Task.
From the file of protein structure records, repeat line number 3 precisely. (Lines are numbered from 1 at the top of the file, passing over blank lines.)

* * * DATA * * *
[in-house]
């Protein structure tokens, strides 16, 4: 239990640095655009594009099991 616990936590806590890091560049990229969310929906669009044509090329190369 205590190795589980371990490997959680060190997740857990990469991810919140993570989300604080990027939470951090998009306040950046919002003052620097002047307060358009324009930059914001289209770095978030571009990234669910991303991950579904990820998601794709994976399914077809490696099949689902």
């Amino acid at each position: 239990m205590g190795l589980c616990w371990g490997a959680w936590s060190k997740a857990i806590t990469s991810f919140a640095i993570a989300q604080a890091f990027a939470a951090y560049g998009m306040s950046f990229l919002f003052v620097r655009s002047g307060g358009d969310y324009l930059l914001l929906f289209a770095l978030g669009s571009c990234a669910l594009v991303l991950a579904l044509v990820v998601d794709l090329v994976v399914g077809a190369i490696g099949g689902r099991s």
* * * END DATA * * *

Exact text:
């Amino acid at each position: 239990m205590g190795l589980c616990w371990g490997a959680w936590s060190k997740a857990i806590t990469s991810f919140a640095i993570a989300q604080a890091f990027a939470a951090y560049g998009m306040s950046f990229l919002f003052v620097r655009s002047g307060g358009d969310y324009l930059l914001l929906f289209a770095l978030g669009s571009c990234a669910l594009v991303l991950a579904l044509v990820v998601d794709l090329v994976v399914g077809a190369i490696g099949g689902r099991s």